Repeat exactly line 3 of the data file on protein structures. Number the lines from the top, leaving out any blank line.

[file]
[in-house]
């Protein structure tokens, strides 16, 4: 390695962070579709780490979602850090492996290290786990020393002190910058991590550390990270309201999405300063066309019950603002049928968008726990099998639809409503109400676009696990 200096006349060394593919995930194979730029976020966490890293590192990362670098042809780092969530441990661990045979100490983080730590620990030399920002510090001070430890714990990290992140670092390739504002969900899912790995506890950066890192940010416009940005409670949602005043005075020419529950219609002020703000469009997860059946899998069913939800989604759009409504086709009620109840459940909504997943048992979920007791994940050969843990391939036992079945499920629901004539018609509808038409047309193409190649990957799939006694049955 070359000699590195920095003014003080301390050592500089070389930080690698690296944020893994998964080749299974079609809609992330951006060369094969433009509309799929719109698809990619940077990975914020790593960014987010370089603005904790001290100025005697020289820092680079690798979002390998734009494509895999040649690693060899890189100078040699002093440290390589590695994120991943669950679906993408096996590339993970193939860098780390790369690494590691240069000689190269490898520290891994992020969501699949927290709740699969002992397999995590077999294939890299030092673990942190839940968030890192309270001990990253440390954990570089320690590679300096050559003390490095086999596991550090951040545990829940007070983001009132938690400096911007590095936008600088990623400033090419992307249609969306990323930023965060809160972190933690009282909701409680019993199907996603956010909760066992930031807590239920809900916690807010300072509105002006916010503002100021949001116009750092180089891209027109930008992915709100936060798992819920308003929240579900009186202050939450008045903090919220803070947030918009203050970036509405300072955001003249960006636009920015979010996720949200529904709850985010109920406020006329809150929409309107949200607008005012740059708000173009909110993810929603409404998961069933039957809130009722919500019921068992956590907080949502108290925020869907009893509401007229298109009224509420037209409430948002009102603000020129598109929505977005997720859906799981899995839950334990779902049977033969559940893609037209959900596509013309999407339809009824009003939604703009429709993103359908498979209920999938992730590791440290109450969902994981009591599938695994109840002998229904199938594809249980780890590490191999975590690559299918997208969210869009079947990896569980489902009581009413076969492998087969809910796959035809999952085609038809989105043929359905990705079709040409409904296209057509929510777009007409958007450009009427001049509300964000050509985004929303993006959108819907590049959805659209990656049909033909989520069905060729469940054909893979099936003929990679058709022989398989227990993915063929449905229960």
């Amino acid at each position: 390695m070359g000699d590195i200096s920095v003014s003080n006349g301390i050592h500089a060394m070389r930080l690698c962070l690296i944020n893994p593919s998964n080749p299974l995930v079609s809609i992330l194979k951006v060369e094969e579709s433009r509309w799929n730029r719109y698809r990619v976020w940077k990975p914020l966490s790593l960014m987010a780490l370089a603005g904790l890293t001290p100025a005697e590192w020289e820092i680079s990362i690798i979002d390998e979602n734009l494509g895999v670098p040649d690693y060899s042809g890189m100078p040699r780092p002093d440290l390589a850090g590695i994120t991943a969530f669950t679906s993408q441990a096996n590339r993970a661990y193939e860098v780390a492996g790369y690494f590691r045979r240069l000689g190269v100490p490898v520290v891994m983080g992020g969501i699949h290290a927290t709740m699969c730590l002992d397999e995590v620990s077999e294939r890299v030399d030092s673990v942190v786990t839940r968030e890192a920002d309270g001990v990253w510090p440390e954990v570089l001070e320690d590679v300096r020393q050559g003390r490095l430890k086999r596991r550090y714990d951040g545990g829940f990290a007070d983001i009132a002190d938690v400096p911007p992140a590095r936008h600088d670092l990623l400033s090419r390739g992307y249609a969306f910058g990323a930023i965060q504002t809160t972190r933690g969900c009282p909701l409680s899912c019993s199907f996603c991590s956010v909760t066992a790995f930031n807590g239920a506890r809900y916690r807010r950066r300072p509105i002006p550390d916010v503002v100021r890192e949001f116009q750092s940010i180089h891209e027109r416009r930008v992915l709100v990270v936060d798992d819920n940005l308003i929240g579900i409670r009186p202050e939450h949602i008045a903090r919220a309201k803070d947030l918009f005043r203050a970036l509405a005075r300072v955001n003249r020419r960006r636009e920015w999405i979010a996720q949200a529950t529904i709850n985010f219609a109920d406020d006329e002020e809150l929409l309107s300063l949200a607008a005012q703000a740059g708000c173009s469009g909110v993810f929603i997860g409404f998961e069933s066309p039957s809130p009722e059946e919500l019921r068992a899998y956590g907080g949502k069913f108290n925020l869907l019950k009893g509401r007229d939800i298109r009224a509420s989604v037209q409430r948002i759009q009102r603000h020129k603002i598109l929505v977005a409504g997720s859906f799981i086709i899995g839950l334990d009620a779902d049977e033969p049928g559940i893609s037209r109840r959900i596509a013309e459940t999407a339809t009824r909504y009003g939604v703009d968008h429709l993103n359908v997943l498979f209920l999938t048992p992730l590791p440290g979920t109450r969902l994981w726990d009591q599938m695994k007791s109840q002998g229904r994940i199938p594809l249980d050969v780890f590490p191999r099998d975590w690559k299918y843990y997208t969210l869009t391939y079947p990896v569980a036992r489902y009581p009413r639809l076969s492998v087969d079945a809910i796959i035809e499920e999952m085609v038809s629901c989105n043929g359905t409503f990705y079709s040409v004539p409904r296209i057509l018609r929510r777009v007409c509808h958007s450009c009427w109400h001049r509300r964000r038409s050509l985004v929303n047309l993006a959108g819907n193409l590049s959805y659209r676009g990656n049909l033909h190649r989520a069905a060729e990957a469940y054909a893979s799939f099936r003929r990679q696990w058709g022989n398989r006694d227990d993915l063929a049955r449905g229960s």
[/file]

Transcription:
């Amino acid at each position: 390695m070359g000699d590195i200096s920095v003014s003080n006349g301390i050592h500089a060394m070389r930080l690698c962070l690296i944020n893994p593919s998964n080749p299974l995930v079609s809609i992330l194979k951006v060369e094969e579709s433009r509309w799929n730029r719109y698809r990619v976020w940077k990975p914020l966490s790593l960014m987010a780490l370089a603005g904790l890293t001290p100025a005697e590192w020289e820092i680079s990362i690798i979002d390998e979602n734009l494509g895999v670098p040649d690693y060899s042809g890189m100078p040699r780092p002093d440290l390589a850090g590695i994120t991943a969530f669950t679906s993408q441990a096996n590339r993970a661990y193939e860098v780390a492996g790369y690494f590691r045979r240069l000689g190269v100490p490898v520290v891994m983080g992020g969501i699949h290290a927290t709740m699969c730590l002992d397999e995590v620990s077999e294939r890299v030399d030092s673990v942190v786990t839940r968030e890192a920002d309270g001990v990253w510090p440390e954990v570089l001070e320690d590679v300096r020393q050559g003390r490095l430890k086999r596991r550090y714990d951040g545990g829940f990290a007070d983001i009132a002190d938690v400096p911007p992140a590095r936008h600088d670092l990623l400033s090419r390739g992307y249609a969306f910058g990323a930023i965060q504002t809160t972190r933690g969900c009282p909701l409680s899912c019993s199907f996603c991590s956010v909760t066992a790995f930031n807590g239920a506890r809900y916690r807010r950066r300072p509105i002006p550390d916010v503002v100021r890192e949001f116009q750092s940010i180089h891209e027109r416009r930008v992915l709100v990270v936060d798992d819920n940005l308003i929240g579900i409670r009186p202050e939450h949602i008045a903090r919220a309201k803070d947030l918009f005043r203050a970036l509405a005075r300072v955001n003249r020419r960006r636009e920015w999405i979010a996720q949200a529950t529904i709850n985010f219609a109920d406020d006329e002020e809150l929409l309107s300063l949200a607008a005012q703000a740059g708000c173009s469009g909110v993810f929603i997860g409404f998961e069933s066309p039957s809130p009722e059946e919500l019921r068992a899998y956590g907080g949502k069913f108290n925020l869907l019950k009893g509401r007229d939800i298109r009224a509420s989604v037209q409430r948002i759009q009102r603000h020129k603002i598109l929505v977005a409504g997720s859906f799981i086709i899995g839950l334990d009620a779902d049977e033969p049928g559940i893609s037209r109840r959900i596509a013309e459940t999407a339809t009824r909504y009003g939604v703009d968008h429709l993103n359908v997943l498979f209920l999938t048992p992730l590791p440290g979920t109450r969902l994981w726990d009591q599938m695994k007791s109840q002998g229904r994940i199938p594809l249980d050969v780890f590490p191999r099998d975590w690559k299918y843990y997208t969210l869009t391939y079947p990896v569980a036992r489902y009581p009413r639809l076969s492998v087969d079945a809910i796959i035809e499920e999952m085609v038809s629901c989105n043929g359905t409503f990705y079709s040409v004539p409904r296209i057509l018609r929510r777009v007409c509808h958007s450009c009427w109400h001049r509300r964000r038409s050509l985004v929303n047309l993006a959108g819907n193409l590049s959805y659209r676009g990656n049909l033909h190649r989520a069905a060729e990957a469940y054909a893979s799939f099936r003929r990679q696990w058709g022989n398989r006694d227990d993915l063929a049955r449905g229960s």